Deciphering the Much Debated Satyam Scam Acquittal by Apex Court

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INTRODUCTION:

A division bench of the Supreme Court of India comprising of Justice R.F. Nariman and Justice Navin Sinha, in a surprising move, on 14th May 2018 acquitted those who were convicted by the Appellate Tribunal in relation to what is referred to as the “Satyam Scam“.

The infamous multi-crore Satyam Scam, was one amongst the biggest in the past decade amounting to a whopping Rs. 7136 crore, that called for better government regulations among the corporate world had, in essence, proved to be a shock for the Indian market and especially for the firm’s share holders.

LEAD UP TO THE CASE:

The appellant was an executive director of the “Satyam Computer Services Limited” or SCSL from 1993 to 2000 and its non-executive director from 2000 to 2003 and the co- brother of one of the former chairman of the firm. The appellant was, in this meantime, required to operate a joint venture company of SCSL and held 20% shares in it.

On 7.1.2009, B. Ramalinga Raju, the former Chairman of Satyam Computer Services Limited sent a letter to various stock exchanges and the SEBI stating that the financial statements of SCSL had been grossly overstated and did not reflect the true and fair view of the financial position of SCSL.

It was stated that as the appellant was a promoter and director of SCSL, he was liable as an “insider”, having knowledge of UPSI or Unpublished Price Sensitive Information. UPSI generally includes unpublished information related to mergers, de-mergers, acquisitions, dividends etc.

The “SEBI (Prohibition of Insider Trading) Regulations, 2015″ prohibit Insider Trading. An ‘insider’ means any connected person or a person in possession of or having access to UPSI in respect of the securities of a company which he or she is legally bound not to trade that is not to communicate, provide, or allow access to any other person than the insiders.

71% of the shares of SCSL were sold in 2003 and in the Serious Fraud Investigation Office or SFIO stated that the fact that the appellant was not mentioned in the charge sheet filed by the CBI would make no difference as the appellant being an “insider” had sold shares of SCSL when in possession of UPSI and made profits in violation of the 1992 Regulations against insider trading that were operative at that time.

The 2015 definition of “insider” is narrow as compared to the 1992 one as the latter requires a second condition to be fulfilled and that is the connected person should be “reasonably expected” to have access to UPSI.

SUPREME COURT’S STANDPOINT:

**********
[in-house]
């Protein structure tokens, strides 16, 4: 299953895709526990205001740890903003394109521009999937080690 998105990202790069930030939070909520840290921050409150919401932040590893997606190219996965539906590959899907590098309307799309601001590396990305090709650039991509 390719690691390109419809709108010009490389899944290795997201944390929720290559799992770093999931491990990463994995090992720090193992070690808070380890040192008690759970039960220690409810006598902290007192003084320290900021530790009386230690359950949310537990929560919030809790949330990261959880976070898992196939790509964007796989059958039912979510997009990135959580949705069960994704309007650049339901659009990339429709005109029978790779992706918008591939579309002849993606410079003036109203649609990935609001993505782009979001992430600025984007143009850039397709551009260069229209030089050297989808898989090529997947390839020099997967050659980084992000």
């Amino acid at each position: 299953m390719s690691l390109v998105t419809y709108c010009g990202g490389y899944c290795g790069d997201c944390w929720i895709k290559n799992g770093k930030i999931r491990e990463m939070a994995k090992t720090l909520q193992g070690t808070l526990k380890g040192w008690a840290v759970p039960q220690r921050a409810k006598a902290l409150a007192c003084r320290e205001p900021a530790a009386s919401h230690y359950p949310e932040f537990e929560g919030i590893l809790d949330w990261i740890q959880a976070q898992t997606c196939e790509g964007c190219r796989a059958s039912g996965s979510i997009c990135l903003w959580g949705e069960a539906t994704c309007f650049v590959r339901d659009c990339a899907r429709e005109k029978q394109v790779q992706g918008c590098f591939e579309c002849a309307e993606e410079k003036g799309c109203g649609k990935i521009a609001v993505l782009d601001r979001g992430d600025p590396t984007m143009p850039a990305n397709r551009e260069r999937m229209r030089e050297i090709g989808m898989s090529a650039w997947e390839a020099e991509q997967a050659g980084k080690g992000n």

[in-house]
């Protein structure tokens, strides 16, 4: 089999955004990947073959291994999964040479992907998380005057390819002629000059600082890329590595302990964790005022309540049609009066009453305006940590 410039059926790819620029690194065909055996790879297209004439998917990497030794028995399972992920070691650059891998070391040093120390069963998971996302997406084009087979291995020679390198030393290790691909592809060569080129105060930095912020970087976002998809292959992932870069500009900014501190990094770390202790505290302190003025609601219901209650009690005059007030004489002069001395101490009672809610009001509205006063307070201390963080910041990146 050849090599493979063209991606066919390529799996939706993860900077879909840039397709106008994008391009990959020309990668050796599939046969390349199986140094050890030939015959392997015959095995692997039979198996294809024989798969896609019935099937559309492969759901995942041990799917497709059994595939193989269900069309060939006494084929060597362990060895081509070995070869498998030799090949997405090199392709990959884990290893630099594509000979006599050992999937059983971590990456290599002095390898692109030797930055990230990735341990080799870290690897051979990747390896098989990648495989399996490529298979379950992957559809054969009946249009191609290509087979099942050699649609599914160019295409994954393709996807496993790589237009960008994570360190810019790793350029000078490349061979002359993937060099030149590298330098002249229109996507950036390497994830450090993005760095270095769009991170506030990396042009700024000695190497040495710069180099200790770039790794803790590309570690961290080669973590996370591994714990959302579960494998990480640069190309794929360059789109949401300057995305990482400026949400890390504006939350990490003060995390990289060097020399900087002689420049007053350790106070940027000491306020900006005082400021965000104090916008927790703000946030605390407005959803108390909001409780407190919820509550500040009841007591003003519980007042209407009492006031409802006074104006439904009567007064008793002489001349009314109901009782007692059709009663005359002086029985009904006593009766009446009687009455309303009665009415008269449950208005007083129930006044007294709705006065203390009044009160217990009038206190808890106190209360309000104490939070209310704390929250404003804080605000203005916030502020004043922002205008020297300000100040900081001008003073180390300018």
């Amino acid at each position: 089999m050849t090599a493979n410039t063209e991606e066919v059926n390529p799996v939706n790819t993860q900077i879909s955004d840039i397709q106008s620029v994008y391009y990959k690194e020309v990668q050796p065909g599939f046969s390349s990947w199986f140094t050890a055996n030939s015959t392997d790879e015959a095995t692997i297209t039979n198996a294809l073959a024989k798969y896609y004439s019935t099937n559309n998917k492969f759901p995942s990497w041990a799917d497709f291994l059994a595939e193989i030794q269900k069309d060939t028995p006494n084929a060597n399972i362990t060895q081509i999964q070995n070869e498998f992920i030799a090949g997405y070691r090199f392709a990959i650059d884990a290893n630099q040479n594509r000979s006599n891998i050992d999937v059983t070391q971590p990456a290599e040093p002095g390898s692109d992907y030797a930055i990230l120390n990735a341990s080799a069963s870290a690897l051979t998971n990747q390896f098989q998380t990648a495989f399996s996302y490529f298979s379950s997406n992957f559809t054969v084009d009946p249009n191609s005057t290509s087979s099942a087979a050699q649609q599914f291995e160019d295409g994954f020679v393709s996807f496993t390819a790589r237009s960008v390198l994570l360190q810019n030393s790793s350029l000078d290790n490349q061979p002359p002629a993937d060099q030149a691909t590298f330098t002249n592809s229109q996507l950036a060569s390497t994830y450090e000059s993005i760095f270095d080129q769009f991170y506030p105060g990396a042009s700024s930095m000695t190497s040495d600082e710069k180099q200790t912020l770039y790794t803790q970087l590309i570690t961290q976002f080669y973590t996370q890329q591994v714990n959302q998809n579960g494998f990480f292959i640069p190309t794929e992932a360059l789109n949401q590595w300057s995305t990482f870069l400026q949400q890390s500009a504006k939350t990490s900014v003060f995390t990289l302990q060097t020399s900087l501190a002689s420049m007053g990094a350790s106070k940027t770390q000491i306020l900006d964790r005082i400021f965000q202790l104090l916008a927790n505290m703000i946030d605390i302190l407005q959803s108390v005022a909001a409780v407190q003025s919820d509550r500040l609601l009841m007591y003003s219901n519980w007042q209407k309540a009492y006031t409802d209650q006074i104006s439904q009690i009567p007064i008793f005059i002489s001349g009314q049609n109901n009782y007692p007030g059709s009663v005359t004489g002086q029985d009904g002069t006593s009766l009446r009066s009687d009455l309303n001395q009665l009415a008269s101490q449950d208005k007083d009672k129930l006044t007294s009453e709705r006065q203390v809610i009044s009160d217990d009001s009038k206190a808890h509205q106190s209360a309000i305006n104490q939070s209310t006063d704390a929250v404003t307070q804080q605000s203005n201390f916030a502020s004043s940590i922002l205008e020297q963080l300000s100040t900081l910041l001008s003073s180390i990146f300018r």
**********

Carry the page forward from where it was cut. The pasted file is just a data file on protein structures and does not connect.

The Supreme Court held the Lower Appellate Tribunal decision to give effect only to the first part as unsustainable in law. The court also held the contrasting of the expression “on the basis of” with the expression “when in possession of” as correct by the minority judgement.

Further, the court observed

” It was also found that by the year 2006, all the actual promoters disposed of their shareholding in SCSL because they were aware of the credit crunch faced by SCSL. The fact that the appellant continued to retain substantial shareholding in SCSL right till the end of 2008 clearly points to lack of possession of UPSI. “

It added

” It was also pointed out that the appellant had no professional or business relationship with his co-brother and had no connection with any of the entities floated by his co-brother. The fact that the appellant was not involved with fraudulent manipulation is clear from the fact that he ceased to be an executive director in the year 2000. “

” It is also important to note that the appellant attended only six out of ten board meetings of SCSL for the period that he was a non-executive director. The appellant was not involved in any business development, diversification plans and advise on new ventures of SCSL post 1999. “

The Court, thus, relied upon and appreciated the minority judgement of the Lower Appellate Tribunal and considered the appellant apart from the other members of his extended family.The Court also set aside the charges against the sons and the mother of B Ramalinga Raju (co-brother of the appellant).

However, the  promoters Ramalinga Raju and Rama Raju have been allegedly in possession of the UPSI and thus shall be investigated further.

This piece is penned by Gunjeet Singh Bagga.

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